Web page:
Theory of Mind

 

I get where you are at or…

knowing that people know and think differently to each other and knowing how to work out what it is another person might know and think.

 

 

The contribution of Theory of Mind to self-regulation is in providing the thinking and the language to reinforce the emotional insights gained with empathy.  For example, another child suddenly starts crying – theory of mind coupled with empathy allows the onlooking child to guess that they can no longer see the toy they were playing with which has left them feeling it’s been taken and hidden.  Empathy by itself isn’t always enough for shared problem-solving.  Theory of Mind allows logic, choosing from multiple strategies and multiple perspectives-taking to be added to a child’s problem-solving menu.

 

Play, even from very early, helps build Theory of Mind.  Many of the playful games parents play in those early weeks and months help baby understand that there is ‘me’ and ‘not me’.  For example, in a surprise game, baby learns that she isn’t in charge of exactly when that surprise comes or what it might be.  Imagine a mother playing ‘peekaboo’ with a teddy.  Suddenly, instead of peeking out, teddy jumps!  The baby shrieks with joy – and at the same time she is appreciating that if her Mum can surprise her, then she and her mum are not the same.   Such games are the beginning of knowing that other people are things with minds and with different knowledge and intentions to you.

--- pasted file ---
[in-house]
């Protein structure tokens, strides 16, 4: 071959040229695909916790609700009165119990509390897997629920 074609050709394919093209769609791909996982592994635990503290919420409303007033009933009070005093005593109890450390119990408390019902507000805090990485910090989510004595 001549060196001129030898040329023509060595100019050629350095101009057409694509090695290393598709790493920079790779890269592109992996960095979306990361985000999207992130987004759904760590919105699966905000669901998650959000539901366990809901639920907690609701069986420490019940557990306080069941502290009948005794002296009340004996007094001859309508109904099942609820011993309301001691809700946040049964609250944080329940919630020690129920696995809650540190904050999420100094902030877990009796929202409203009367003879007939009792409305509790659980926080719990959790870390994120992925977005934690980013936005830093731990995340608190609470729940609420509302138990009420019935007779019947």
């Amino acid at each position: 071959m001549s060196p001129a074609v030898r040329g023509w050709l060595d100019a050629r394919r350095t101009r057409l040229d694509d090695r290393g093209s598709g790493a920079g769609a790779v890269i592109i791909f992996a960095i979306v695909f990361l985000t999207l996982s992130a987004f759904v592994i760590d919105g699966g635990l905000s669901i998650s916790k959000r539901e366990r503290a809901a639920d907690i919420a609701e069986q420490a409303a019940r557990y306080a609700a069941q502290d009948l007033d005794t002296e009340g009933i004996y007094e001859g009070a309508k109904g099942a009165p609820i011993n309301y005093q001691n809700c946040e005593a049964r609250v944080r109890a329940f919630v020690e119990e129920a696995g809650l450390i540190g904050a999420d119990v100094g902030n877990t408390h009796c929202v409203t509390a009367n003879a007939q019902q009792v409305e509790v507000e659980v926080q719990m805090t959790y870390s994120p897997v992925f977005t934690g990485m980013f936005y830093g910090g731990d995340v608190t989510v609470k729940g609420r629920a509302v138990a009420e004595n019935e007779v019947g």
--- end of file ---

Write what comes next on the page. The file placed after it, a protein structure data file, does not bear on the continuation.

By the time children are in kindergarten Theory of Mind underpins the sophisticated problem-setting and solving in group imaginative play – and is grown by these experiences.   Together children jump from imagined perspective to imagined perspective, linking events, ideas and emotions – the drama and emotion of the game keeping them involved far longer in such heavy cognitive work than would be possible in any other kind of learning.  Play offers the involved adult many opportunities to help children build Theory of Mind through asking questions or suggesting  limitations (maybe he only visits this planet once every hundred years so he doesn’t really understand this kind of dragon?) which help reveal how very differently an event or situation could be viewed.​​​​​​​​​​​​​​​​​​​​​​​​​​​​​​​​​​​​​​​​​​​​​​​​​​​​​​​​​​​​​​​​​​​​​​​​​​​​​​​​​​​​​​​​​​​​​​​​​​​​

 

 

© 2013 The Imagination Games.        Credits